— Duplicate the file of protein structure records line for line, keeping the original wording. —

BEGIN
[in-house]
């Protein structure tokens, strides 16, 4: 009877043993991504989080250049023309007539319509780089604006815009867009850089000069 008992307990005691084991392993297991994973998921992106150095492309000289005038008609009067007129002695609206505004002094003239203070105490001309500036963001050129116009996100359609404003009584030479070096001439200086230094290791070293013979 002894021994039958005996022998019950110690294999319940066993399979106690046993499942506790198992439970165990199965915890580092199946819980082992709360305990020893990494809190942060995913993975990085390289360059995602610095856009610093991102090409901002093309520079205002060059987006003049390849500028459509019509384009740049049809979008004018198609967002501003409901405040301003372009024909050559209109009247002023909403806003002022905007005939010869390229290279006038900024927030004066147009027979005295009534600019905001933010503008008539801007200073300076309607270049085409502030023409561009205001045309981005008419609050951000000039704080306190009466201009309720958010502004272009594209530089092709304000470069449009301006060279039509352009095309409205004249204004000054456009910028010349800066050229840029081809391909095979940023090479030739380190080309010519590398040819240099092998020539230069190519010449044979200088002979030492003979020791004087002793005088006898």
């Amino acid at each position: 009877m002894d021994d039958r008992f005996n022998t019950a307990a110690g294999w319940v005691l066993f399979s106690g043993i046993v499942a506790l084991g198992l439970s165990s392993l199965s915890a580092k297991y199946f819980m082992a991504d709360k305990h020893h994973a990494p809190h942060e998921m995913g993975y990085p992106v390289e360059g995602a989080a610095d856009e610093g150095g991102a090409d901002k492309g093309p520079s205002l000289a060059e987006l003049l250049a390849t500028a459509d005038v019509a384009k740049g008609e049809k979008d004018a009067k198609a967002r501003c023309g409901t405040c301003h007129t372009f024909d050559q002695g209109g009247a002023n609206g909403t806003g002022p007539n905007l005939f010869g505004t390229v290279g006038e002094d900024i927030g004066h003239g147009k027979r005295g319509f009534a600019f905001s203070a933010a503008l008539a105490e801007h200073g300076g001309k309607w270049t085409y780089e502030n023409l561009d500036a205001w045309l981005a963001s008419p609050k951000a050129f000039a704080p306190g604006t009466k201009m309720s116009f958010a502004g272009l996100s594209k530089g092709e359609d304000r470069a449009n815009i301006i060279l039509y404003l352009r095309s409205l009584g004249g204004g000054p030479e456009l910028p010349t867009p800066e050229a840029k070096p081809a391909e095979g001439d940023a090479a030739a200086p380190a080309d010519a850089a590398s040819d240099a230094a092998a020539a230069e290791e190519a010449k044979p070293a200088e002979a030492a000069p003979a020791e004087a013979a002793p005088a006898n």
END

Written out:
[in-house]
């Protein structure tokens, strides 16, 4: 009877043993991504989080250049023309007539319509780089604006815009867009850089000069 008992307990005691084991392993297991994973998921992106150095492309000289005038008609009067007129002695609206505004002094003239203070105490001309500036963001050129116009996100359609404003009584030479070096001439200086230094290791070293013979 002894021994039958005996022998019950110690294999319940066993399979106690046993499942506790198992439970165990199965915890580092199946819980082992709360305990020893990494809190942060995913993975990085390289360059995602610095856009610093991102090409901002093309520079205002060059987006003049390849500028459509019509384009740049049809979008004018198609967002501003409901405040301003372009024909050559209109009247002023909403806003002022905007005939010869390229290279006038900024927030004066147009027979005295009534600019905001933010503008008539801007200073300076309607270049085409502030023409561009205001045309981005008419609050951000000039704080306190009466201009309720958010502004272009594209530089092709304000470069449009301006060279039509352009095309409205004249204004000054456009910028010349800066050229840029081809391909095979940023090479030739380190080309010519590398040819240099092998020539230069190519010449044979200088002979030492003979020791004087002793005088006898």
């Amino acid at each position: 009877m002894d021994d039958r008992f005996n022998t019950a307990a110690g294999w319940v005691l066993f399979s106690g043993i046993v499942a506790l084991g198992l439970s165990s392993l199965s915890a580092k297991y199946f819980m082992a991504d709360k305990h020893h994973a990494p809190h942060e998921m995913g993975y990085p992106v390289e360059g995602a989080a610095d856009e610093g150095g991102a090409d901002k492309g093309p520079s205002l000289a060059e987006l003049l250049a390849t500028a459509d005038v019509a384009k740049g008609e049809k979008d004018a009067k198609a967002r501003c023309g409901t405040c301003h007129t372009f024909d050559q002695g209109g009247a002023n609206g909403t806003g002022p007539n905007l005939f010869g505004t390229v290279g006038e002094d900024i927030g004066h003239g147009k027979r005295g319509f009534a600019f905001s203070a933010a503008l008539a105490e801007h200073g300076g001309k309607w270049t085409y780089e502030n023409l561009d500036a205001w045309l981005a963001s008419p609050k951000a050129f000039a704080p306190g604006t009466k201009m309720s116009f958010a502004g272009l996100s594209k530089g092709e359609d304000r470069a449009n815009i301006i060279l039509y404003l352009r095309s409205l009584g004249g204004g000054p030479e456009l910028p010349t867009p800066e050229a840029k070096p081809a391909e095979g001439d940023a090479a030739a200086p380190a080309d010519a850089a590398s040819d240099a230094a092998a020539a230069e290791e190519a010449k044979p070293a200088e002979a030492a000069p003979a020791e004087a013979a002793p005088a006898n």